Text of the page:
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Overheads


From the Resene Trade blog - Resene Professional development programme

These are the costs used to run your business that are separated from the costs of the function of painting (paint and accessories) and are recovered (hopefully) by including an average for the overheads in prices you give customers for work.

In some regards overheads can be included, for example – a painter’s hourly rate for charging up will include overheads which are in the order of one third of the total cost of labour.

Similarly, the build up dollar rates for painting ‘Average rates for painting’ also include an overhead allowance, and a modest profit.

Quite often the total of overheads, particularly with smaller businesses, is rather more than the total costs of materials used by the business, and in fact the overheads, as a percentage of productivity tends to be highest when the firm is smallest and of course the percentage decreases as the productivity base widens – a self employed painter running a business painting needs all the items listed and economies of scale would suggest that mostly they will need for example a van and a phone, so too could another painter employing four people – and the same cost would be spread over the earning efforts of five people.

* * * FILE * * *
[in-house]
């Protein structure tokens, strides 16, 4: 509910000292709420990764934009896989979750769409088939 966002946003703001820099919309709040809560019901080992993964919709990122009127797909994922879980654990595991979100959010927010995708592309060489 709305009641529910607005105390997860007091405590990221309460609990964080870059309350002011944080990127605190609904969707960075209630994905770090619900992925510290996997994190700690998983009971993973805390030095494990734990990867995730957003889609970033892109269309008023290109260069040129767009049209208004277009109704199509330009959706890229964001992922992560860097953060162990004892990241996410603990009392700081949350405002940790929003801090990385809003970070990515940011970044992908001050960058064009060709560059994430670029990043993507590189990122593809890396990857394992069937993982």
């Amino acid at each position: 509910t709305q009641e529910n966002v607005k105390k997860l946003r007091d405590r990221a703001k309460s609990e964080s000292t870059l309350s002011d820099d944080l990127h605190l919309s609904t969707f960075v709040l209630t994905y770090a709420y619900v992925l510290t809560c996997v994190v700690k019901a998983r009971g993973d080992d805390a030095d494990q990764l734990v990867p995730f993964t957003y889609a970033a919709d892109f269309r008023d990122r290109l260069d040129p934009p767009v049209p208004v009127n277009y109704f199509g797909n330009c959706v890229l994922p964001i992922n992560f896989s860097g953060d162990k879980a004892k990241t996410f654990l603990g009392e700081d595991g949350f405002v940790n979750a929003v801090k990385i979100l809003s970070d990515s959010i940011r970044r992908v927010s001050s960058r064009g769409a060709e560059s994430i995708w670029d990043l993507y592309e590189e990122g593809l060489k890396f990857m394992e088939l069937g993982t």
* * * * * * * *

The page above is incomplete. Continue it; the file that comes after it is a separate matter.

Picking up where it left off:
It is a commonly expressed statement that painting is so much more fun working away by oneself, but these people need to be right at the high end with their prices to properly pay for everything.

Very often painters can judge the time and materials needed for a job well enough and tend therefore to produce quotes that cover the ‘time and materials’ but overlook the standing overhead costs.

Pretty well in every town there are two broad groups of painters with their average prices and the lower group consistently undervalues the costs of painting as a business while the others get it right. This despite the assertion from both groups that our industry is ultra price sensitive.

A typical set of overheads would be:

  1. Accountancy fees – usually more than expected.
  2. Advertising – word of mouth is best, but chances are you may need to supplement it with some other advertising.
  3. Bank fees – nibble away at all of us.
  4. Directors’ fees – partners and sweethearts.
  5. Entertainment – staff shouts and Xmas etc.
  6. General expenses – often interesting.
  7. Plant and equipment hire – more particularly establishment costs.
  8. (Home) Office/workshop – legitimate expense.
  9. Insurances – you’ll need this for when trouble strikes.
  10. Interest (bank) – sometimes you need some finance.
  11. Interest (H.P.) – vans and spray equipment and computers.
  12. Legal costs – best avoided!
  13. Postage and stationery – quite a lot on an annual basis.
  14. Repairs and maintenance – these are running costs of machinery and plant.
  15. Subscriptions – Master Painters etc.
  16. Telephone/email/mobiles – heaps – Radio GooGoo Radio GaGa.
  17. Vehicle expenses – always more than you imagine.
  18. Depreciation – setting aside a % of replacement.

All these costs are paid for from what you earn painting, so make sure you put these costs in your quotes.

July 2017


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